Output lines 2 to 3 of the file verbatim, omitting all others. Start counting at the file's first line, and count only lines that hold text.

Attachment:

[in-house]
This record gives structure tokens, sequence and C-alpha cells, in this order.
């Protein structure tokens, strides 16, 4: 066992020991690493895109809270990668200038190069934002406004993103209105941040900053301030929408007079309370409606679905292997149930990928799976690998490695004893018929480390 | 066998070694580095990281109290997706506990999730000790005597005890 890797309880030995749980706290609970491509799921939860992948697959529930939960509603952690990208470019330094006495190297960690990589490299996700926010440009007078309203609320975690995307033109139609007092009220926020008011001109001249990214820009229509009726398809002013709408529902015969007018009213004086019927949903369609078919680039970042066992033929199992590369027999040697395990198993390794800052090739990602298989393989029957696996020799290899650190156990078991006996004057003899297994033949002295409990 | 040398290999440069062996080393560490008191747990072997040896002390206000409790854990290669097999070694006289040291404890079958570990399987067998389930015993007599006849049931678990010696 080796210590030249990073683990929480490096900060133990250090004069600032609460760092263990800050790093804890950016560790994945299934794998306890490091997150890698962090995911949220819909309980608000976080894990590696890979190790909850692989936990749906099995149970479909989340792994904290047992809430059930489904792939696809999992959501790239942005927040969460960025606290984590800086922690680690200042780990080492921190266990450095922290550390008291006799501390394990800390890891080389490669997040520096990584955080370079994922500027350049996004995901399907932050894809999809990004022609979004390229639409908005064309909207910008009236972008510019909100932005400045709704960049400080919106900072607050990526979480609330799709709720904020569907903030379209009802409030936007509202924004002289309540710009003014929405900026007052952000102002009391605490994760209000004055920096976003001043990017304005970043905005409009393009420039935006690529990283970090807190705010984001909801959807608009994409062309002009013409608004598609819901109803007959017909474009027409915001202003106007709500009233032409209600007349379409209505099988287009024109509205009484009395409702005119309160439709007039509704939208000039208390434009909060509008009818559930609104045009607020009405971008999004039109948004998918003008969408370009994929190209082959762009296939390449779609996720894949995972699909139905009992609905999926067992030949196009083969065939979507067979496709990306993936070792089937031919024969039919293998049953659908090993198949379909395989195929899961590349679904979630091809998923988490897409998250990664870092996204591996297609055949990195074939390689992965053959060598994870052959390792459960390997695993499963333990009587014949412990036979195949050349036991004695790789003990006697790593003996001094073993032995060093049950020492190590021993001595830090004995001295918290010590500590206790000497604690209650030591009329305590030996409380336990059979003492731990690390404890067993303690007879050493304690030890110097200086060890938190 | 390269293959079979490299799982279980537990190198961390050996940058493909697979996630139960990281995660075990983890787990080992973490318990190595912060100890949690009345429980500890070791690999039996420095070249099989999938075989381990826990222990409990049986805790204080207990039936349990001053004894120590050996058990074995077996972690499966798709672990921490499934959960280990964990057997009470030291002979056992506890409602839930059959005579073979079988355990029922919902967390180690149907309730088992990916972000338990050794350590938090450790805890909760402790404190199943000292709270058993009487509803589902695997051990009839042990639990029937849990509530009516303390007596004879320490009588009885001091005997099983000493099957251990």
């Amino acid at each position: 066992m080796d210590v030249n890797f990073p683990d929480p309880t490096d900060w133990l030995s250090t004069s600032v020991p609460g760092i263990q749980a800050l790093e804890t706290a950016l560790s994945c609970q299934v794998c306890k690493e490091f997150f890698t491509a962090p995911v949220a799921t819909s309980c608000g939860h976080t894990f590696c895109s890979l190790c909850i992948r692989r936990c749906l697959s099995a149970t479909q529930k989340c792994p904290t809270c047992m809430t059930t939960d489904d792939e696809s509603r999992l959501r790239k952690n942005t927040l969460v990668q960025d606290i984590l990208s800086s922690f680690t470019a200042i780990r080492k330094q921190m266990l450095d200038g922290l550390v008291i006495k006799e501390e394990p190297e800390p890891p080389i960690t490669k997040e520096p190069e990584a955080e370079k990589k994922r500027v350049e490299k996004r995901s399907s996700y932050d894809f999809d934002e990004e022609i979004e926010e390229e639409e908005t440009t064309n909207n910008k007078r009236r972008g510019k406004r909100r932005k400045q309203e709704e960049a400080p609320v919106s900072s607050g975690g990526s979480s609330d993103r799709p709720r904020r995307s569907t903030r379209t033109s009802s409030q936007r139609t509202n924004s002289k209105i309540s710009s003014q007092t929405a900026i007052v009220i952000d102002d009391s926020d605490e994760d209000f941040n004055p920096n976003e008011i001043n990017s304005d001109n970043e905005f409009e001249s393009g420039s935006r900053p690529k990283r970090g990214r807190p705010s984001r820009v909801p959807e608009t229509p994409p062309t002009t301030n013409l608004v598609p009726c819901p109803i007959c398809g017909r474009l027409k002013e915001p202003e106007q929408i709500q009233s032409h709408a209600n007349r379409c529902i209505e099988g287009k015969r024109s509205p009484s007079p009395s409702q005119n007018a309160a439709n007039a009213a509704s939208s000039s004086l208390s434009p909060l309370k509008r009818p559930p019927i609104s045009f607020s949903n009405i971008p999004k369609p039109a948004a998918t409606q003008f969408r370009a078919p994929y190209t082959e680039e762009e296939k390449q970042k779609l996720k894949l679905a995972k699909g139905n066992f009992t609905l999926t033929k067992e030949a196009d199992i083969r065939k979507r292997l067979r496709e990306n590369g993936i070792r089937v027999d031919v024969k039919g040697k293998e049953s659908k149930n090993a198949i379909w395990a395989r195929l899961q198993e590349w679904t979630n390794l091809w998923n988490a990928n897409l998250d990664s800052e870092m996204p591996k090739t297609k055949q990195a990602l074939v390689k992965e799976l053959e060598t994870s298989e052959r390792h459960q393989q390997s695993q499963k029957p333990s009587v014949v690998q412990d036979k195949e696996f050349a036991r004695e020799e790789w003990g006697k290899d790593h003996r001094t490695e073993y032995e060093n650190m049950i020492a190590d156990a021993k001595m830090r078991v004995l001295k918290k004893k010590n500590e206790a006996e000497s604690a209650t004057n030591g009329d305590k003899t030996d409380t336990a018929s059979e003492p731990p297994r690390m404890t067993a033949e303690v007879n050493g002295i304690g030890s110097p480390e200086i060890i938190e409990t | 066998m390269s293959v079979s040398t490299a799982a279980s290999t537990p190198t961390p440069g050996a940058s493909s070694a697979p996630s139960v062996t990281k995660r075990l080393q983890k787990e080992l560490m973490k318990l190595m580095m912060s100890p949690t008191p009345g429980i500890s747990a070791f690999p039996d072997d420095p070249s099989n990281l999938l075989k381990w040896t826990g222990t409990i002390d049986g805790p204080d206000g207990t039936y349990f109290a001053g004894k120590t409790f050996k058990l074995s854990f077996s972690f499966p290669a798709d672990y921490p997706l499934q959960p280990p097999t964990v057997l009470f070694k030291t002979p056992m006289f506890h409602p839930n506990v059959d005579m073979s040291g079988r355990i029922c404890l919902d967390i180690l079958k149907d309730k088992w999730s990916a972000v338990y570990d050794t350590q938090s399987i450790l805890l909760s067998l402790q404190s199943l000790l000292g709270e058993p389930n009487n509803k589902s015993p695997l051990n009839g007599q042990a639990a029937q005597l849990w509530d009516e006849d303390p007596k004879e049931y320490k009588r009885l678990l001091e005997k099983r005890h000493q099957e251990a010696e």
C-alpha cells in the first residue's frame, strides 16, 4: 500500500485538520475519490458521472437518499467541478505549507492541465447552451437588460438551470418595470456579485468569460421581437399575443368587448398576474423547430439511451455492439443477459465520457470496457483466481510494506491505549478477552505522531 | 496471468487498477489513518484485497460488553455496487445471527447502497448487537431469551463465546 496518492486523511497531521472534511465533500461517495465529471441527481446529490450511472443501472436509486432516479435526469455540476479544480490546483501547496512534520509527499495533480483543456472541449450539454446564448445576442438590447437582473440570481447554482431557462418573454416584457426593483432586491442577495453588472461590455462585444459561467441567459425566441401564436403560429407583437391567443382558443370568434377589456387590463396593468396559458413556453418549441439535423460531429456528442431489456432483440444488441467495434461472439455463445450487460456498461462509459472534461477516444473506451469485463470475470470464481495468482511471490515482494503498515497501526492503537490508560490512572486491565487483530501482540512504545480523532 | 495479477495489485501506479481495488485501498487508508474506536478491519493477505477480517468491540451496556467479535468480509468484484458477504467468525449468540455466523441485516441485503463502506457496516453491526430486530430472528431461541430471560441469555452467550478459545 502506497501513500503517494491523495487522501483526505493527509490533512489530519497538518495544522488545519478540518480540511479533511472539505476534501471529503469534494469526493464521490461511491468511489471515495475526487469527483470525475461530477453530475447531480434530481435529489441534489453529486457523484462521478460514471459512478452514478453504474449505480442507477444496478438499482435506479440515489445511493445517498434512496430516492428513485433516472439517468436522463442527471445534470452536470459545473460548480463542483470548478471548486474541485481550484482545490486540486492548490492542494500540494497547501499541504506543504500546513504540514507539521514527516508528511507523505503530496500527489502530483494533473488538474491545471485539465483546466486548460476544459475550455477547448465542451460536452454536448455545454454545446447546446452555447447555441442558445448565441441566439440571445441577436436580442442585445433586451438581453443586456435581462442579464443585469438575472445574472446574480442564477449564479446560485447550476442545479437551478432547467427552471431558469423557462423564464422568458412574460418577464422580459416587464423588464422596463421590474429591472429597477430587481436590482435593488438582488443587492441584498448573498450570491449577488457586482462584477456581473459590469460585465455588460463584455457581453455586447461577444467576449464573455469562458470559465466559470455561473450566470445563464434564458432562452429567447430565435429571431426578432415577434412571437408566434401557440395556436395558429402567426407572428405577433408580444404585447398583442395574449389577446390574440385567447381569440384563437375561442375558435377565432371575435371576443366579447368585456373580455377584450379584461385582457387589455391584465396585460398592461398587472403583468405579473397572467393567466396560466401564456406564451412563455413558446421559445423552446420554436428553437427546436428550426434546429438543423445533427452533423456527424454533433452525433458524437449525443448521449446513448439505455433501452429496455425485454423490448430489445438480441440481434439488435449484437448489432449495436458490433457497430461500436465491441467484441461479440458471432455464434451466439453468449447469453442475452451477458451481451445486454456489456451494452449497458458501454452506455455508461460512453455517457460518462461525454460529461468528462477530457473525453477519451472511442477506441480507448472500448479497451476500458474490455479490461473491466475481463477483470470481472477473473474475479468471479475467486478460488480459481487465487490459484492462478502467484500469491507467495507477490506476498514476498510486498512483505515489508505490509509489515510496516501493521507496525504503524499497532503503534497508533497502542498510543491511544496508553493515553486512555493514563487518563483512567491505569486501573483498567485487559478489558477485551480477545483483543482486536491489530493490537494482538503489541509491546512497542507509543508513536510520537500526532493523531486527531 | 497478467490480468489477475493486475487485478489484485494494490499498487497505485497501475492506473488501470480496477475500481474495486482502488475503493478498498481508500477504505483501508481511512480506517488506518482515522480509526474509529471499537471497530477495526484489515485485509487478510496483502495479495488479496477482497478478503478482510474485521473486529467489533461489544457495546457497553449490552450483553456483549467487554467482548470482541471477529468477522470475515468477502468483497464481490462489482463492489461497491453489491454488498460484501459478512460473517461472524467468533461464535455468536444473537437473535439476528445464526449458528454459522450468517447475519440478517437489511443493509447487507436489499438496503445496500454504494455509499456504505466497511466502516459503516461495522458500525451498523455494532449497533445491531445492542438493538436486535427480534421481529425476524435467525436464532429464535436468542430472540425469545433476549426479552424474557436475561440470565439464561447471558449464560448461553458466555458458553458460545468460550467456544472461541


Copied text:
This record gives structure tokens, sequence and C-alpha cells, in this order.
């Protein structure tokens, strides 16, 4: 066992020991690493895109809270990668200038190069934002406004993103209105941040900053301030929408007079309370409606679905292997149930990928799976690998490695004893018929480390 | 066998070694580095990281109290997706506990999730000790005597005890 890797309880030995749980706290609970491509799921939860992948697959529930939960509603952690990208470019330094006495190297960690990589490299996700926010440009007078309203609320975690995307033109139609007092009220926020008011001109001249990214820009229509009726398809002013709408529902015969007018009213004086019927949903369609078919680039970042066992033929199992590369027999040697395990198993390794800052090739990602298989393989029957696996020799290899650190156990078991006996004057003899297994033949002295409990 | 040398290999440069062996080393560490008191747990072997040896002390206000409790854990290669097999070694006289040291404890079958570990399987067998389930015993007599006849049931678990010696 080796210590030249990073683990929480490096900060133990250090004069600032609460760092263990800050790093804890950016560790994945299934794998306890490091997150890698962090995911949220819909309980608000976080894990590696890979190790909850692989936990749906099995149970479909989340792994904290047992809430059930489904792939696809999992959501790239942005927040969460960025606290984590800086922690680690200042780990080492921190266990450095922290550390008291006799501390394990800390890891080389490669997040520096990584955080370079994922500027350049996004995901399907932050894809999809990004022609979004390229639409908005064309909207910008009236972008510019909100932005400045709704960049400080919106900072607050990526979480609330799709709720904020569907903030379209009802409030936007509202924004002289309540710009003014929405900026007052952000102002009391605490994760209000004055920096976003001043990017304005970043905005409009393009420039935006690529990283970090807190705010984001909801959807608009994409062309002009013409608004598609819901109803007959017909474009027409915001202003106007709500009233032409209600007349379409209505099988287009024109509205009484009395409702005119309160439709007039509704939208000039208390434009909060509008009818559930609104045009607020009405971008999004039109948004998918003008969408370009994929190209082959762009296939390449779609996720894949995972699909139905009992609905999926067992030949196009083969065939979507067979496709990306993936070792089937031919024969039919293998049953659908090993198949379909395989195929899961590349679904979630091809998923988490897409998250990664870092996204591996297609055949990195074939390689992965053959060598994870052959390792459960390997695993499963333990009587014949412990036979195949050349036991004695790789003990006697790593003996001094073993032995060093049950020492190590021993001595830090004995001295918290010590500590206790000497604690209650030591009329305590030996409380336990059979003492731990690390404890067993303690007879050493304690030890110097200086060890938190 | 390269293959079979490299799982279980537990190198961390050996940058493909697979996630139960990281995660075990983890787990080992973490318990190595912060100890949690009345429980500890070791690999039996420095070249099989999938075989381990826990222990409990049986805790204080207990039936349990001053004894120590050996058990074995077996972690499966798709672990921490499934959960280990964990057997009470030291002979056992506890409602839930059959005579073979079988355990029922919902967390180690149907309730088992990916972000338990050794350590938090450790805890909760402790404190199943000292709270058993009487509803589902695997051990009839042990639990029937849990509530009516303390007596004879320490009588009885001091005997099983000493099957251990």